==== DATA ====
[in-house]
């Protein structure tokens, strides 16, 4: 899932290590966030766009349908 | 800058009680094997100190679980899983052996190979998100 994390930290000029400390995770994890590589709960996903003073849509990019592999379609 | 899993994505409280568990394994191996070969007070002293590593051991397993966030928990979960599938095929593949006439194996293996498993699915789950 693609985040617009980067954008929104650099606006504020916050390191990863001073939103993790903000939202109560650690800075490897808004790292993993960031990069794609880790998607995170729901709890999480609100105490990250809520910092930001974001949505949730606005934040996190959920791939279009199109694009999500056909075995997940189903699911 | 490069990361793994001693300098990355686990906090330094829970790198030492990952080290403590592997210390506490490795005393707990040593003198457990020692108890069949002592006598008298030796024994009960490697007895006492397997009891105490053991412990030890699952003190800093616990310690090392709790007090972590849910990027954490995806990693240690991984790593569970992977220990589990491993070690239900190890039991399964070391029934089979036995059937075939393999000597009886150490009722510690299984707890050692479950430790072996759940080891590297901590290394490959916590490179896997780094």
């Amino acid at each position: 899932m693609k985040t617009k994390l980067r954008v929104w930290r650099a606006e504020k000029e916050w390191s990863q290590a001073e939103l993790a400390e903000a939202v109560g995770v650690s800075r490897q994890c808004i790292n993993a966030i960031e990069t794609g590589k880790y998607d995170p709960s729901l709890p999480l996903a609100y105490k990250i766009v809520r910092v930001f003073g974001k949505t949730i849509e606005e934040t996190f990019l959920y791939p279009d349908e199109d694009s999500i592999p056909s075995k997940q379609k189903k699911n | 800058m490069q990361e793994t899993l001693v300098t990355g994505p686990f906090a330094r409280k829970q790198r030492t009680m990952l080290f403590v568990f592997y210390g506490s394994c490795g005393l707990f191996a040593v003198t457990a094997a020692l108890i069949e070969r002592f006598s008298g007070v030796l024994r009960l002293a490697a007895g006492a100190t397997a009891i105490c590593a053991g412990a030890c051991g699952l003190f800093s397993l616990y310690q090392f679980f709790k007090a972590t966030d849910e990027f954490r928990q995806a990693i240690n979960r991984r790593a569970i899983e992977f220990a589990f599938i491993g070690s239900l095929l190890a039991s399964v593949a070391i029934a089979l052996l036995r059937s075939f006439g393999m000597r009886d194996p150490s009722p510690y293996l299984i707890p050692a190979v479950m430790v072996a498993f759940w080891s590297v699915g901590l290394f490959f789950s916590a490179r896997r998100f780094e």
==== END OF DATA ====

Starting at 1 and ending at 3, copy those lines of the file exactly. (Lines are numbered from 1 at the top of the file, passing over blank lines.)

[in-house]
């Protein structure tokens, strides 16, 4: 899932290590966030766009349908 | 800058009680094997100190679980899983052996190979998100 994390930290000029400390995770994890590589709960996903003073849509990019592999379609 | 899993994505409280568990394994191996070969007070002293590593051991397993966030928990979960599938095929593949006439194996293996498993699915789950 693609985040617009980067954008929104650099606006504020916050390191990863001073939103993790903000939202109560650690800075490897808004790292993993960031990069794609880790998607995170729901709890999480609100105490990250809520910092930001974001949505949730606005934040996190959920791939279009199109694009999500056909075995997940189903699911 | 490069990361793994001693300098990355686990906090330094829970790198030492990952080290403590592997210390506490490795005393707990040593003198457990020692108890069949002592006598008298030796024994009960490697007895006492397997009891105490053991412990030890699952003190800093616990310690090392709790007090972590849910990027954490995806990693240690991984790593569970992977220990589990491993070690239900190890039991399964070391029934089979036995059937075939393999000597009886150490009722510690299984707890050692479950430790072996759940080891590297901590290394490959916590490179896997780094």
């Amino acid at each position: 899932m693609k985040t617009k994390l980067r954008v929104w930290r650099a606006e504020k000029e916050w390191s990863q290590a001073e939103l993790a400390e903000a939202v109560g995770v650690s800075r490897q994890c808004i790292n993993a966030i960031e990069t794609g590589k880790y998607d995170p709960s729901l709890p999480l996903a609100y105490k990250i766009v809520r910092v930001f003073g974001k949505t949730i849509e606005e934040t996190f990019l959920y791939p279009d349908e199109d694009s999500i592999p056909s075995k997940q379609k189903k699911n | 800058m490069q990361e793994t899993l001693v300098t990355g994505p686990f906090a330094r409280k829970q790198r030492t009680m990952l080290f403590v568990f592997y210390g506490s394994c490795g005393l707990f191996a040593v003198t457990a094997a020692l108890i069949e070969r002592f006598s008298g007070v030796l024994r009960l002293a490697a007895g006492a100190t397997a009891i105490c590593a053991g412990a030890c051991g699952l003190f800093s397993l616990y310690q090392f679980f709790k007090a972590t966030d849910e990027f954490r928990q995806a990693i240690n979960r991984r790593a569970i899983e992977f220990a589990f599938i491993g070690s239900l095929l190890a039991s399964v593949a070391i029934a089979l052996l036995r059937s075939f006439g393999m000597r009886d194996p150490s009722p510690y293996l299984i707890p050692a190979v479950m430790v072996a498993f759940w080891s590297v699915g901590l290394f490959f789950s916590a490179r896997r998100f780094e």